Myth of “golden age” of medicine worsens mental health of young doctors, says leader of doctors’ mental health service
Authors: Abi Rimmer
Publication date: 18 May 2017
Older doctors who present the past as a “golden age” of medicine are contributing to the deteriorating mental health of younger doctors, one of the doctors providing a national doctors’ mental health service has said.
Clare Gerada, a partner at the group of GP practices that run the NHS GP Health Service and the Practitioner Health Programme, said that a mythologised age of medicine places a burden on younger doctors. She made her comments when she gave the William Pickles lecture at the Royal College of General Practitioners spring general meeting in London on 12 May.
“I believe that the rise in mental illness among doctors has been made worse by the older generation, my generation, clinging to a distorted past, a golden age that never was,” she said. “This mythologised past places an enormous burden of unrealistic expectations on the current generation of GPs.”
She added, “My generation reminisces about continuity of care, partnerships, and the freedom to do what we felt was right for patients, unconstrained by the demands of a marketised healthcare system. It’s true, it was like that. But what we don’t mention is the paternalism. Or the patronage: you got on largely by who you knew, not what you knew. We don’t mention the bullying, or the long hours, or how as junior doctors we were left unsupported, expected to do most of the work on our own.”
Gerada said that there was a sense that the increase in doctors’ mental health problems are because the current generation are not “resilient enough” and are “somehow lacking the required stiff upper lip.”
“What I do know is that doctors, past and present, are among the most resilient people in society.” she said. “Given the right support, doctors survive and thrive in the face of adversity. Resilience is about bending with pressure and bouncing back. But each of us has our breaking point, beyond which we can go no further. And it was always thus.”
Many young GPs, Gerada said, make a “valiant but futile attempt” to live up to impossible standards set by their older peers. “Facing up to our professions’ past helps us to see that those who came before us were no better or worse than we are today,” she said.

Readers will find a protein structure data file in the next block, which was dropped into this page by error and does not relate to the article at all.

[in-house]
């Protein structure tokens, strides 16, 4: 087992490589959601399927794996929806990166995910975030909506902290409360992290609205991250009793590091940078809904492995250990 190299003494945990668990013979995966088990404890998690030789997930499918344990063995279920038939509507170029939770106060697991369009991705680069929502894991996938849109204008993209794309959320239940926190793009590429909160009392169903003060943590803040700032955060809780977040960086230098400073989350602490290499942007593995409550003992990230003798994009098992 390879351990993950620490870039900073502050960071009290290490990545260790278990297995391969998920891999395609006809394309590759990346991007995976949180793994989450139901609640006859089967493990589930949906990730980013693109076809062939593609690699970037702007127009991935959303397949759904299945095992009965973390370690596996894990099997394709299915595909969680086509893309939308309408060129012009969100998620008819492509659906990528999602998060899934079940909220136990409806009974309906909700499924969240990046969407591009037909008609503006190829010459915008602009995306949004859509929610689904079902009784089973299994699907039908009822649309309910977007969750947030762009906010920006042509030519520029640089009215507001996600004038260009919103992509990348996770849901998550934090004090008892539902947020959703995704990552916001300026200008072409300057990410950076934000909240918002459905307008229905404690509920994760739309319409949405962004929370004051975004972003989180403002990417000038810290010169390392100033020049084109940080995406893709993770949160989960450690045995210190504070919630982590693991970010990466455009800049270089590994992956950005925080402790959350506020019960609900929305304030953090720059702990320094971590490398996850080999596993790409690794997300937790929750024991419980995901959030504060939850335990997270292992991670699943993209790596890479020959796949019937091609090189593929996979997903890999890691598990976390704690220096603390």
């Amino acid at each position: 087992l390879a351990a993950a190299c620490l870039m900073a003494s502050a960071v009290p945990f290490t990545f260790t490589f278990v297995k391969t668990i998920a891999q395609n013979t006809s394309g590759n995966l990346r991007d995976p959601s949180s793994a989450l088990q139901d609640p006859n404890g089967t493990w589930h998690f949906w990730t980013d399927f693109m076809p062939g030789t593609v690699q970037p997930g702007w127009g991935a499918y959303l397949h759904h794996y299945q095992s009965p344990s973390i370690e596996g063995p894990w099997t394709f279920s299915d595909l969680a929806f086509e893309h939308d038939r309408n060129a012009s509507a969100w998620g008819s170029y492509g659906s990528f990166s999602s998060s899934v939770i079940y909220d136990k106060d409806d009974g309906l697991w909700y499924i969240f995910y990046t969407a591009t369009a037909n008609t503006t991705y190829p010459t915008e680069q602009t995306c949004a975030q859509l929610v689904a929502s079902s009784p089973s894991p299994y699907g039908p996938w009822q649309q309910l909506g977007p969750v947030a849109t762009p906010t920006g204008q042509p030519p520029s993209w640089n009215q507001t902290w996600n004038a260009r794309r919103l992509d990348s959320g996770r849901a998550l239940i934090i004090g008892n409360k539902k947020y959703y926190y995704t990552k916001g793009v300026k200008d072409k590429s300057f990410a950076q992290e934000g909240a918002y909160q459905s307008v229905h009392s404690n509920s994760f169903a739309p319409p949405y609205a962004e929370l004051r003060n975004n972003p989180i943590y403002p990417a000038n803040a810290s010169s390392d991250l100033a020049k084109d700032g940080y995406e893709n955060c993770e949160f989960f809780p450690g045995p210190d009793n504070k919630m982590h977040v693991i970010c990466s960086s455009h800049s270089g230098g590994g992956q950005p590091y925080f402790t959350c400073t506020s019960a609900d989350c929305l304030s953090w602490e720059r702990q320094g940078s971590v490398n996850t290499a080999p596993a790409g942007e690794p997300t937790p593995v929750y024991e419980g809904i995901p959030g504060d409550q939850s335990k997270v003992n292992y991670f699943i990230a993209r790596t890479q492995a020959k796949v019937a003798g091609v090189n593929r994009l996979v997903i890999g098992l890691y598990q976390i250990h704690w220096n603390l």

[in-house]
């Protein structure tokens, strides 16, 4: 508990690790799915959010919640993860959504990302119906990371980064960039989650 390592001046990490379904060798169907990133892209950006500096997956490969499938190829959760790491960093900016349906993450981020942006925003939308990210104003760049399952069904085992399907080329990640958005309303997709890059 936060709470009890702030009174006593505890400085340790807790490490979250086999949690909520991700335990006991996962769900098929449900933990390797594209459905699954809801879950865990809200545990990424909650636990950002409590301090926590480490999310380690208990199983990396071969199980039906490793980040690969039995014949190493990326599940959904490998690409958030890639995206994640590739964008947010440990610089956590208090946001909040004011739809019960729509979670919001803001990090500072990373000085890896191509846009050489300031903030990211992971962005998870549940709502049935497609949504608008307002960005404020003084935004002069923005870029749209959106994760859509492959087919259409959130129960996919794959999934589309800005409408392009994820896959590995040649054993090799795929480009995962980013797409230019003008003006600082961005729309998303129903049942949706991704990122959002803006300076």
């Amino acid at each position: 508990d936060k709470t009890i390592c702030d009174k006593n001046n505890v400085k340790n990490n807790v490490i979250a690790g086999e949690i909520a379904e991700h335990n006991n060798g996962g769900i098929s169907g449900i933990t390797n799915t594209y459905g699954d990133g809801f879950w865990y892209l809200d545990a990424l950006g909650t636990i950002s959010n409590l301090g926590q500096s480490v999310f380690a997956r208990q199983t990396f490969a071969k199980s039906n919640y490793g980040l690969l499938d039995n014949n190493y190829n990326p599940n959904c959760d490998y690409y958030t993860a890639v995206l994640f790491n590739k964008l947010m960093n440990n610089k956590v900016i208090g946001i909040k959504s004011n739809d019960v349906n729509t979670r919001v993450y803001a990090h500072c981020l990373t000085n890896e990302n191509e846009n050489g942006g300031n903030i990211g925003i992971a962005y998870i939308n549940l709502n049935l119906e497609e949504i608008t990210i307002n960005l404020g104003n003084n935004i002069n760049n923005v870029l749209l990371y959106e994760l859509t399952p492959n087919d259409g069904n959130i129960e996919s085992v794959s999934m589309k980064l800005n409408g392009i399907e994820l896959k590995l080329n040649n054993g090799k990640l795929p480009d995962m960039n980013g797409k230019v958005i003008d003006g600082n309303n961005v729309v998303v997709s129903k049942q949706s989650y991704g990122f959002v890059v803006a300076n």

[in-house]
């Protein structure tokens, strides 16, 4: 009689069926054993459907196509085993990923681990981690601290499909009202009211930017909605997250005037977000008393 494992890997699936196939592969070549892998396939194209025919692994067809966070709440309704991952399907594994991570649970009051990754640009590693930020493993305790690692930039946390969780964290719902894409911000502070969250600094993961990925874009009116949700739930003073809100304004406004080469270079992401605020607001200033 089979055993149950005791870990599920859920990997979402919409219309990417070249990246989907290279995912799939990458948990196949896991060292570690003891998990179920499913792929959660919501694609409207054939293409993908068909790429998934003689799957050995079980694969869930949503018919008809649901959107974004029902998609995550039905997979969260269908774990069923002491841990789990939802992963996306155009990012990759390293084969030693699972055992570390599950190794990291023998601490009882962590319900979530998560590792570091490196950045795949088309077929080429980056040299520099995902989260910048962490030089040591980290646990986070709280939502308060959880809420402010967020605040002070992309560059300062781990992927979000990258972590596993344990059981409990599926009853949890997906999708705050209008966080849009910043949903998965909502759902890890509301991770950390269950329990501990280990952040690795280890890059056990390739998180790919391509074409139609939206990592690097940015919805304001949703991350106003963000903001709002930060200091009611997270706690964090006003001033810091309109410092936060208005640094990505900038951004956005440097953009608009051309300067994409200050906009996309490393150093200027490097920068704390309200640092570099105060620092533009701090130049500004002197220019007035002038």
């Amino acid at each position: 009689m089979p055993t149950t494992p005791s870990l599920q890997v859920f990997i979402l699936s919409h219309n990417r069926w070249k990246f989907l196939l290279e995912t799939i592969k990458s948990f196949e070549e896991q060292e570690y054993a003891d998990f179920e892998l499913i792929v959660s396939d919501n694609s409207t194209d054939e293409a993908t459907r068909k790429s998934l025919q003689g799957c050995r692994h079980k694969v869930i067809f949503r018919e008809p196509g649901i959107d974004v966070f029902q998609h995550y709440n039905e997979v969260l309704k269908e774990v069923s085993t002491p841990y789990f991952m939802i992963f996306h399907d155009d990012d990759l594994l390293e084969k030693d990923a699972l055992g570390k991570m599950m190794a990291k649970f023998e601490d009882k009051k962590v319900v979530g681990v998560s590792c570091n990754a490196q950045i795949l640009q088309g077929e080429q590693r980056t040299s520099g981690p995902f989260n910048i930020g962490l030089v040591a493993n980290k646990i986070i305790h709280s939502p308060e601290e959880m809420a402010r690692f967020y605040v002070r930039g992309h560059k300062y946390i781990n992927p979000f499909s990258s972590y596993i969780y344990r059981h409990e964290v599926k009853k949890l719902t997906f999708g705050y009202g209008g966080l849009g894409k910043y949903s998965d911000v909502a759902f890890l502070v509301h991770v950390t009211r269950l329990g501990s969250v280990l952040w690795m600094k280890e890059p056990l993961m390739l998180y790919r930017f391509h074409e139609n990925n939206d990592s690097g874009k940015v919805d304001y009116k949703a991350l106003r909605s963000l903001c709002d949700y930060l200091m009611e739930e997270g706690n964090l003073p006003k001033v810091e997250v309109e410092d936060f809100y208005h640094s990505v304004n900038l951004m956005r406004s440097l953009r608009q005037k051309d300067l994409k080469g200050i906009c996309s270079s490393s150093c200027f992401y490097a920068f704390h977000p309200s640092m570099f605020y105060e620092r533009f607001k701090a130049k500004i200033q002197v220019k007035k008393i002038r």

During her speech Gerada also discussed what the future GP would look like—beginning with five years of training. “Not with the three years training that we have now, or even four years, but I hope five years because extended training will bring more opportunities and increased confidence to tomorrow’s doctors,” she said.
Despite general practice becoming faster, more litigious, and more regulated it was also safer, more equal, and more varied, she said. “It may surprise you when I say that, despite the difficulties we currently face, I believe that there has never been a more exciting time to be a GP,” Gerada said.
In the future doctors and patients will have more equal relationships, one where patients are more involved but also more responsible for their own health, she said. “Social media will play a part in the way that doctors and patients communicate, creating a less formal, more democratised relationship.”
Gerada also predicted that genomics would take off, heralding an era of truly personalised medicine. “The new kind of doctor will have learnt how to decipher and translate this information for patients, something we GPs with our ability to manage risk, deal with uncertainty, and care for our patients holistically are skilled at,” she said.
- Rimmer A. Doctors will need an understanding of genomics, says HEE. 2017. [Link] .
Abi Rimmer BMJ Careers